Win Every Argument Buchzusammenfassung - das Wichtigste aus Win Every Argument
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Zusammenfassung von Win Every Argument

Mehdi Hasan

The Art of Debating, Persuading, and Public Speaking

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16 Min.

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    Persuasive arguments appeal to facts and feelings

    Facts don’t care about feelings. So goes the internet adage, anyway. It’s an appealing idea: truth is truth, whether or not we want to believe it. From this thought follows the equally appealing idea that debate is an inherently rational activity. It’s about following the facts and accepting the better argument – the argument which best fits the evidence.

    But it’s never been that simple. The ancient Greeks called the language deployed in such debates rhetoric – a word derived from rhetor, meaning “public speaker.” But for philosophers like Plato, rhetoric was downright pernicious. Honey-tongued debaters, he said, tend to be amoral. Theirs is an art of persuasion that’s just as easily turned to deceiving audiences as it is to the noble task of uncovering truth. Other thinkers didn’t go that far. Aristotle, who wrote the book on rhetoric, literally and figuratively, noted that proper reasoning or logic and rhetoric may be separate pursuits, but they can – and often do – overlap.

    For Aristotle, persuasive speech has three modes. The first is ethos – the Greek word for “character.” Ethos in this context concerns the credibility of a person. We’re more inclined to accept what a practicing doctor has to say about vaccinations, for example, than an anonymous blog author. At least, we should be, anyway; as we saw during the pandemic, the link between expertise and credibility isn’t as strong as it once was – but that’s a different topic.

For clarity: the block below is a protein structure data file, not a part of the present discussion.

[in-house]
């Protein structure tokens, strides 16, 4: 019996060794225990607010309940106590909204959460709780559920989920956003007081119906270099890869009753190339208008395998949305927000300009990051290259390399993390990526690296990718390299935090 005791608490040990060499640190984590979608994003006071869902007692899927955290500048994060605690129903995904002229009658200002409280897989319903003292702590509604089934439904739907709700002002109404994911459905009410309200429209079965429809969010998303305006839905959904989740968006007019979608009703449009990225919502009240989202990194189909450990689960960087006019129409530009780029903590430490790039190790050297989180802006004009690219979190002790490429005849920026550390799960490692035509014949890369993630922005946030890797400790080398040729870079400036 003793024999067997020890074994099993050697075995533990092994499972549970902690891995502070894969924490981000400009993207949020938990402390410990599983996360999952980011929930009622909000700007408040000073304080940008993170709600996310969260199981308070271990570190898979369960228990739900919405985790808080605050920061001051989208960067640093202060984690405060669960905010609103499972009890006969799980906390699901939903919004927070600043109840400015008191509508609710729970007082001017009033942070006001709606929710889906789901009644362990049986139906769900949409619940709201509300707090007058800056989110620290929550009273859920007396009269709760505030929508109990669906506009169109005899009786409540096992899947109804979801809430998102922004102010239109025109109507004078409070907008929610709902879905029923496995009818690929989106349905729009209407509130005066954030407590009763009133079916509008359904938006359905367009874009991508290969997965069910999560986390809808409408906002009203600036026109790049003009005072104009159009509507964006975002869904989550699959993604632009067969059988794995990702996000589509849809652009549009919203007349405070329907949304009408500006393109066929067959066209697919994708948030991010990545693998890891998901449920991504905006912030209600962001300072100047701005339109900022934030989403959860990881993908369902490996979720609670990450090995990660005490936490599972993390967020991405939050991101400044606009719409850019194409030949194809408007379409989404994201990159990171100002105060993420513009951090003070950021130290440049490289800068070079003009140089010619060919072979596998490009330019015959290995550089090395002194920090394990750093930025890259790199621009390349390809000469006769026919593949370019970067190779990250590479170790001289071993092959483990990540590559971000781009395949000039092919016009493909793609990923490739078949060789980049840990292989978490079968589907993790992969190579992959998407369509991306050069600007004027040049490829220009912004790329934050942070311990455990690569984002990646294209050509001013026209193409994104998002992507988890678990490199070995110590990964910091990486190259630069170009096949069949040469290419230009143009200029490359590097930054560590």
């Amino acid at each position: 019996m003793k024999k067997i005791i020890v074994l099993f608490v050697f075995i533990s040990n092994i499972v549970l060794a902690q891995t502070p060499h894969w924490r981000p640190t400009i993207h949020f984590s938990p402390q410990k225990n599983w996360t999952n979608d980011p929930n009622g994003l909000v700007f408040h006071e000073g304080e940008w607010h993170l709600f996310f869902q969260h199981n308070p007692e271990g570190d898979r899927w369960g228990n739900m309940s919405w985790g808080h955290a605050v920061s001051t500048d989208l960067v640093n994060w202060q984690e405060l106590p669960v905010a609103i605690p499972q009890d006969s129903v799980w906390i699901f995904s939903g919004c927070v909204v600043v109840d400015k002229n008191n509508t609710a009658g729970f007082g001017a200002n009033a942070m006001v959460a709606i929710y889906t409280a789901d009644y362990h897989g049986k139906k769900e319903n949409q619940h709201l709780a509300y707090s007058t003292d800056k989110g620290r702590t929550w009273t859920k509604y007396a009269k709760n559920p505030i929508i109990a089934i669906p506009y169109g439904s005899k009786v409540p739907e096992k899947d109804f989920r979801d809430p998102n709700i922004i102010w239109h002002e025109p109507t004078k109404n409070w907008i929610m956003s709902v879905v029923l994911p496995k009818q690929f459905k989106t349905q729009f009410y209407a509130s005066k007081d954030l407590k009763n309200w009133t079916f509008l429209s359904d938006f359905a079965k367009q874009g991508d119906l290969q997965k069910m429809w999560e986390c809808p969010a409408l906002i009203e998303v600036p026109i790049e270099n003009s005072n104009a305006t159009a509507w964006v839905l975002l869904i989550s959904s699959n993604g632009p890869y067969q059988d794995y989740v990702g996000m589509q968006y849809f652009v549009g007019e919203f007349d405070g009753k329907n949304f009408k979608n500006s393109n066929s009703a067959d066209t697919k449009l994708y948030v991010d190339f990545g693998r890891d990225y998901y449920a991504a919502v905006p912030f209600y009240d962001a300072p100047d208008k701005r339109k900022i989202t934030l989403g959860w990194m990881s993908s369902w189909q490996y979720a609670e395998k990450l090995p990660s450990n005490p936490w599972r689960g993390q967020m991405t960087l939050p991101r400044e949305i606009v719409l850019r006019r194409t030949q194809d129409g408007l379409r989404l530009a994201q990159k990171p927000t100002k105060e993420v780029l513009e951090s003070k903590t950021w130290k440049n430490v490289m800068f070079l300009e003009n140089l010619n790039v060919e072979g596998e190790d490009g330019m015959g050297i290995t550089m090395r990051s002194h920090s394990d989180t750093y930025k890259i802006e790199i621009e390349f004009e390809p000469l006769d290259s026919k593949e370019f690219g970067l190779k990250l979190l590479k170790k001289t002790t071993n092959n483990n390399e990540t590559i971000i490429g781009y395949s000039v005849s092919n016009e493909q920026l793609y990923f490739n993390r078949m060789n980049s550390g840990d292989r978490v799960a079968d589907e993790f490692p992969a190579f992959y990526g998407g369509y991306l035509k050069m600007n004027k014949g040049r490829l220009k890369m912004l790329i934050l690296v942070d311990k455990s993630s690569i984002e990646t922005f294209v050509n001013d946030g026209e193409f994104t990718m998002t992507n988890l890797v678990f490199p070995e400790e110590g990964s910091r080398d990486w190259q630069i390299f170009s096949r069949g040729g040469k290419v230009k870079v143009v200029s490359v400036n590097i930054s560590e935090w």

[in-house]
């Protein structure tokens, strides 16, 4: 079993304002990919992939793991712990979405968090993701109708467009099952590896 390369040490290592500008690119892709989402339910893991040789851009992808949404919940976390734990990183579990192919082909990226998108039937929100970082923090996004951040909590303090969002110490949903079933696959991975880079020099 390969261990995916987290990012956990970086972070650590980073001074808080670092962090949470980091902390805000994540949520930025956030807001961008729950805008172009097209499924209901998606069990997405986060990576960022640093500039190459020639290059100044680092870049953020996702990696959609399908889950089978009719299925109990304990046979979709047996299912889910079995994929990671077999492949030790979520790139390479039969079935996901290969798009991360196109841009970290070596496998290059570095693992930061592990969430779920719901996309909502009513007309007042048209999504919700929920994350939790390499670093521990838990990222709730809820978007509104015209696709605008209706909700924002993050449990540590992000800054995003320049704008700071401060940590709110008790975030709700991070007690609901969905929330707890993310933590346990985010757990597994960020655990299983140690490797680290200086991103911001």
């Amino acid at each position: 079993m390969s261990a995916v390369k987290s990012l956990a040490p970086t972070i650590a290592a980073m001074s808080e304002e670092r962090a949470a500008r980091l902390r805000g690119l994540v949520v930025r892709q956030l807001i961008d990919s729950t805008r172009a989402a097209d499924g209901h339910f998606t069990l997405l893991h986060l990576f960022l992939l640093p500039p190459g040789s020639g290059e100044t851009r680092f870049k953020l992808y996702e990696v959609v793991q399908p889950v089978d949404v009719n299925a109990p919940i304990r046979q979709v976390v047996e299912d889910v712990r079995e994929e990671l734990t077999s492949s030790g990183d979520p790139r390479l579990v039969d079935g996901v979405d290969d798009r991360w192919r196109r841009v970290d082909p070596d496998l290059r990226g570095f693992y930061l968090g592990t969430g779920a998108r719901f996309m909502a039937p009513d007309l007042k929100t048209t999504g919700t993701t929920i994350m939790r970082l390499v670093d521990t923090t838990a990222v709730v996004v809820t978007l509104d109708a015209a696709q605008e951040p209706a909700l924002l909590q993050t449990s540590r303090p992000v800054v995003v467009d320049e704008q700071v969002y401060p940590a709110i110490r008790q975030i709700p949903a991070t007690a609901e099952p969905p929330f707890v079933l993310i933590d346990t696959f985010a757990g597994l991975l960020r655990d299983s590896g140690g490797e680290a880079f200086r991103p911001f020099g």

The second is pathos or “emotion.” In Aristotle’s words, “Our judgments when we are pleased and friendly are not the same as when we are pained and hostile.” Imagine that our doctor’s credentials haven’t persuaded their reluctant patient, so they start telling the patient a story about a couple in perfect health who refused to get vaccinated. Both died within 15 days of each other, the doctor says, leaving behind four young children. That’s pathos: the attempt to sway an audience by appealing to powerful emotions such as love and fear.

    Finally, there’s logos or reasoning. This form of persuasion deals in facts and figures. If our doctor points out that multiple peer-reviewed studies show that COVID vaccines result in a 90 percent decrease in the risk of hospitalization and death, they’re appealing to logos. 

    In contemporary debates, it’s usually logos that’s asked to do the heavy lifting. That makes sense: we extol facts and figures, data and statistics, because we want our arguments to be rooted in truth. In an ideal world, the evidence would do its own talking. But that’s rarely how public debates play out. In the real world, logically unassailable arguments fall short and leave audiences cold. People are stubborn. Reactive. Overconfident. Afraid of change. More importantly, they’re emotionally invested in beliefs, ideas, and ideals. That adage, then, has it back to front: often enough, it’s our feelings which don’t care about the facts.